The PreBIG program will provide mathematical sciences faculty with tools and training to help them better prepare students for business, industry, and government (BIG) careers and will provide mathematical sciences students with an opportunity to conduct research on problems related to BIG. To accomplish this, the PIs will produce a set of training videos, conduct summer training workshops for faculty, organize a semester-long course and competition for undergraduate students, organize a summer recognition conference for participating undergraduate students, and secure support from BIG entities. The program includes a strong undergraduate research component since student participation in research has been shown to be effective in improving student success in graduating with a STEM (science, technology, engineering, or mathematics) degree. The undergraduate students will be mentored so that they develop skills that will help them to succeed in a career in STEM, including knowledge of career opportunities, experience in working on problems from BIG organizations, and experience in developing effective writing and oral presentation skills. The MAA's focus on supporting underrepresented groups in the mathematical sciences will be reflected in this program as well. In business, industry, and government, there is a tremendous demand for STEM graduates. Yet, in the mathematical sciences, many students and faculty are unaware of the numerous career opportunities in these sectors, and faculty may not know how to adequately prepare students for STEM careers outside academia. To help remedy this situation, we propose a program to better prepare students in the mathematical sciences to succeed in careers in business, industry, and government (BIG). This program will: a) Increase awareness among mathematical sciences faculty and undergraduate majors of non-academic career options and related internship opportunities. b) Facilitate connections among mathematical sciences faculty and people working in BIG in the same geographic region. c) Offer undergraduate students research opportunities focused on real-world BIG problems. d) Provide training for undergraduate students and faculty in successful approaches to BIG problems along with requisite technical and communications skills. e) Require less and less external funding as time goes on. This project is jointly supported by the Division of Mathematical Sciences and the Office of Multidisciplinary Activities within NSF's Directorate for Mathematical and Physical Sciences.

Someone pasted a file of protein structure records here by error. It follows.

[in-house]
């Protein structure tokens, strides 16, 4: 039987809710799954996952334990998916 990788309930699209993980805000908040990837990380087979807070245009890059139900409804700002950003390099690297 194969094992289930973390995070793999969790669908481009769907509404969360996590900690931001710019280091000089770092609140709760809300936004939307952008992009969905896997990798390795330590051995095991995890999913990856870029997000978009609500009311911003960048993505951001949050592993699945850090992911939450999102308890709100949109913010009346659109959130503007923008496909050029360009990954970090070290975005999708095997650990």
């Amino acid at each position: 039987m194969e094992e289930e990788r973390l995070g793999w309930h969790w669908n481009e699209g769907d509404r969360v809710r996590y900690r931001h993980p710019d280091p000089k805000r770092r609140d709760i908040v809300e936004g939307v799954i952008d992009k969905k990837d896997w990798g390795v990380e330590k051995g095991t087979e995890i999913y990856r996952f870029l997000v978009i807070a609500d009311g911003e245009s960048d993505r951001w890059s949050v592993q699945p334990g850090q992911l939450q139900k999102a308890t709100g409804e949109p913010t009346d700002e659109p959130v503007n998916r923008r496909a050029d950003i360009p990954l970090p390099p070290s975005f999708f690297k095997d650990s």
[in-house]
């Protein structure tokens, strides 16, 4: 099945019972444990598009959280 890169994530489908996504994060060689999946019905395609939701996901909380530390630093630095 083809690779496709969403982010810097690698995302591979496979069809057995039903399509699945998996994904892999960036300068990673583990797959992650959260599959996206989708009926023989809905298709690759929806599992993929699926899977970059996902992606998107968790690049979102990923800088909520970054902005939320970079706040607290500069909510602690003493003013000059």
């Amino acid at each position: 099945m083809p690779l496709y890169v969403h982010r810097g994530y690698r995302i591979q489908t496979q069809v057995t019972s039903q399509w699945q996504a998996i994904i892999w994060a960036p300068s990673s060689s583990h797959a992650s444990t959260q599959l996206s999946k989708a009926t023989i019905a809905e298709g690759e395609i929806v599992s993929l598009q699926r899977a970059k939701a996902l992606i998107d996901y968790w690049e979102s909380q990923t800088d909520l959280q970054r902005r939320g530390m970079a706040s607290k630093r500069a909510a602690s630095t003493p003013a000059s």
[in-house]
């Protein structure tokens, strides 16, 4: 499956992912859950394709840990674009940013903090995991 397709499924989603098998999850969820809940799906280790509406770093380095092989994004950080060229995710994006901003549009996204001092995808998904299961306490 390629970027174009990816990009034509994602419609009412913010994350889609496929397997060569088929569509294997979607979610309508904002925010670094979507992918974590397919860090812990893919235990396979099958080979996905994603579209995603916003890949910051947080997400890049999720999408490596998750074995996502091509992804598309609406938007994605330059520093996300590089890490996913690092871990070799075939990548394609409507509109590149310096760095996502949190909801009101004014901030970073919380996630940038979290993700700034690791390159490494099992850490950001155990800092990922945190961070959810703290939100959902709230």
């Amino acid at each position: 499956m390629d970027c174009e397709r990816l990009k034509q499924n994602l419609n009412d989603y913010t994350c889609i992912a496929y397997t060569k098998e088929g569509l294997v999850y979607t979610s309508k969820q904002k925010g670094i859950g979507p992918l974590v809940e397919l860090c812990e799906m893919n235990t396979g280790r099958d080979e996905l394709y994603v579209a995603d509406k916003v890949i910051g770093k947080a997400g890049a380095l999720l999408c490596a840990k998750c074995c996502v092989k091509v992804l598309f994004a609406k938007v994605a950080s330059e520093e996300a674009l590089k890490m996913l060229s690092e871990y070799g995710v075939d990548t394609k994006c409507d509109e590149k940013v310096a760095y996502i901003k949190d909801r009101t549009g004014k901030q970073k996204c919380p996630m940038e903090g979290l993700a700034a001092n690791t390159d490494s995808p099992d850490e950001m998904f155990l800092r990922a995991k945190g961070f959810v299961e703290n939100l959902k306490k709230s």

Learn more about the grant.
New Variational Methods for Quasi-static and Dynamic Material Defect Evolution
National Science Foundation
While defects in materials play a fundamental role in material failure, their analysis remains a major challenge in applied mathematics. This is partly due to the difficulty of formulating precise mathematical models, and partly due to the difficulty of analyzing the free surfaces and singularities involved. The investigator extends recent successes in the analysis of globally minimizing and locally minimizing quasi-static evolutions to both locally stable quasi-static evolutions and dynamic evolutions. One goal is to develop and study new models for cohesive fracture and plasticity with softening, based on local stability rather than global minimality (which is mathematically problematic). The investigator also studies existence and analyzes fundamental properties of dynamic fracture solutions, based on models he formulated previously. The failure of materials rests on the nucleation and evolution of defects such as cracks, plastic regions, and damage. The ability to accurately predict failure depends on the quality of the underlying mathematical models of these defects, as well as on understanding fundamental properties of solutions. Substantial challenges remain in these areas, both in formulating sound models and in the analysis of qualitative behavior of solutions. The investigator seeks to make fundamental progress on these fronts, by developing new models that are both mathematically well-posed and significantly more physically realistic than existing models, and performing the mathematical analysis necessary to assess their accuracy. Learn more about the grant.
Expanding Links with Industry through Collaborative Research and Education in Applied Mathematics
National Science Foundation
The project is a collaborative program of research, education and training based on the Mathematical Problems in Industry (MPI) Workshop and the Graduate Student Mathematical Modeling (GSMM) Camp. The project is part of an ongoing effort organized by the principal investigators at Rensselaer Polytechnic Institute, University of Delaware, Worcester Polytechnic Institute and New Jersey Institute of Technology. These annual meetings, held during successive weeks in June, attract mathematicians (graduate students, postdoctoral fellows and faculty), scientists, and engineers from academic institutions and from industry. The focus of the MPI Workshop is a set of problems brought by contributing participants from industry. These problems span a wide range of areas of applications, often in fluid and solid mechanics but also in mathematical biology, data analysis, and mathematical finance, among others. The scientific objective of the activity generated by the Workshop and its intellectual merit is the study of mathematical problems of significant interest for industrial applications. The GSMM Camp is held during the week prior to the Workshop, and graduate students attending the Camp also attend the Workshop. The main objective of the Camp is graduate student education and training. The two meetings complement each other and form a comprehensive program of interdisciplinary research, education and training that is unique amongst universities in the United States. Learn more about the grant.